May 1, 2009
School of Engineering, Amritapuri
Dr. Vallath Nandakumar, Amrita’s Regional Contest Director (RCD) for the ICPC, was in Stockholm recently during the World Finals (WF) of this world’s largest inter-collegiate programming contest. Nearly 100 teams from 88 countries on 6 continents competed; they had beaten 7000 other teams from 1983 universities world-wide to qualify. There were only two teams from India — IIIT Hyderabad and IIITM Gwalior. The former had qualified from the regional contest at Amrita, the latter from Kanpur, both teams comprised three undergraduate students each.
Only two universities in India are designated to conduct the Asia Region Semi-Finals — Amrita University and IIT-Kanpur. Amrita has hosted the event for four years now. This past December, 75 teams came from 6 different countries participated. The team from the International Institute of Information Technology (IIIT), Hyderabad won. Dr. Nandakumar met the team at Stockholm. “We really enjoyed ourselves at Amritapuri,” they told him. “You had provided quite a challenging problem set.”
The World Finals, a 4-day event, was held at the Royal Institute of Technology (KTH University) in Stockholm, one of Sweden’s oldest and largest technical universities. The event was sponsored by the university and IBM. No expense or trouble was spared — the three hundred contestants, their coaches and contest directors from regional centers were all housed in Stockholm’s best hotels. Sight-seeing trips were arranged for all and there were fun evening parties to unwind and socialize with the attendees from all over the world. In addition, there were symposia on competitive learning.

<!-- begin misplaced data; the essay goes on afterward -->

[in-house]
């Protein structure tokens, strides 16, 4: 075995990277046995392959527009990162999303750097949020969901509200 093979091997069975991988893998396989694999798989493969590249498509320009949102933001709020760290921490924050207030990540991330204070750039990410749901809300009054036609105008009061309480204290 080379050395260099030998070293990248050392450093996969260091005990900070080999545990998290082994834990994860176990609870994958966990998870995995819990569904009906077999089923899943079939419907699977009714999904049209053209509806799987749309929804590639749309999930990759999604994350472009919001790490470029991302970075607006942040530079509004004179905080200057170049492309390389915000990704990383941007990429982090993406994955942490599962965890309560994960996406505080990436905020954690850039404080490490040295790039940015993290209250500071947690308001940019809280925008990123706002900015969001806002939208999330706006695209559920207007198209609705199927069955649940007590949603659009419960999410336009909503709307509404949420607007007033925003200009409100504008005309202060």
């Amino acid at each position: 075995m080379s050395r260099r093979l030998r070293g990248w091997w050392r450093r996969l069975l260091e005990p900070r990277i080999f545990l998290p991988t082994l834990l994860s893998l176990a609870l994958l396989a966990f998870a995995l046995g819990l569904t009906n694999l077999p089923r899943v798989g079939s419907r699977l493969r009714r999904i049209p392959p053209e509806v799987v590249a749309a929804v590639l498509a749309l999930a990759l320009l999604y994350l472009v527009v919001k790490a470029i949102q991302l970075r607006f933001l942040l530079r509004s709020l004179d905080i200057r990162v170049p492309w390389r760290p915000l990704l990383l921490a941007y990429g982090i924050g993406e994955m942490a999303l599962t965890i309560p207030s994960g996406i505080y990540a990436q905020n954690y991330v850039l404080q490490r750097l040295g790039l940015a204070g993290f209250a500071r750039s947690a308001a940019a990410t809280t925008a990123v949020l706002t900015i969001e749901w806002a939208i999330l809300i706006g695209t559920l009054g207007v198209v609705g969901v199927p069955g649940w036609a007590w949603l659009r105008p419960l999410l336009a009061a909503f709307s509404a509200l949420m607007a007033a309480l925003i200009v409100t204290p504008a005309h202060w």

Incidentally, several Amrita students are currently at KTH as part of the Eureca program. “I got passes for several of our students studying at KTH and Mälardalen University so that they could attend the Opening Ceremony,” said Dr. Nandakumar. “The students really appreciated this opportunity to attend. Many had volunteered at the regional contest in Amrita a few months ago.” At this event, KTH students volunteered in large numbers. The Opening Ceremony was at the City Hall, where Nobel prizes are awarded.
At the 4-day WF event, Dr. Nandakumar met with other RCDs also. “I spoke to the Chinese and Japanese RCDs about the large participation that they see. China, for example, gets about 900 teams for their online contest. I want to improve the participation numbers in our contest also. One way is for us to make our online contest free.” Dr. Nandakumar also met Jose Paulo Leal from Portugal, who has made the judging software Mooshak that Amrita uses in the contest. “Apparently, Jose is a fan of Lord Ganesha, hence the name of the software,” he said.
India has never yet hosted the WF. “I discussed the possibility of having the WF in India in a few years time, with the ICPC officials,” said Dr. Nandakumar. WF 2010 will be hosted by Harbin in China and Kuala Lumpur in Malaysia will host WF 2011. “There were presentations by St. Petersburg, Valladolid (Spain) and Warsaw (Poland), who are in competition to host WF 2012. Everyone liked the idea of an Indian WF. Kerala was preferred over Bangalore.”
The contest ended with the winning of the trophy by the team from St. Petersburg State University of IT. Hard work and regular practice was what led to their success, said their coach.
The next Asia Regional Semi-Final will be conducted at Amrita University tentatively on Nov 1, 2009. “I am determined to try and double our enrollment this year,” stated Dr. Nandakumar. “India is known for its strong skill-set in the programming domain, we should make our presence felt at the ICPC also.” “This year, our theme will be Green ICPC,” added Br. Anand Shenoy, the Associate Site Director from Amritapuri. “We will take this as an opportunity to educate everyone about environmental issues also.”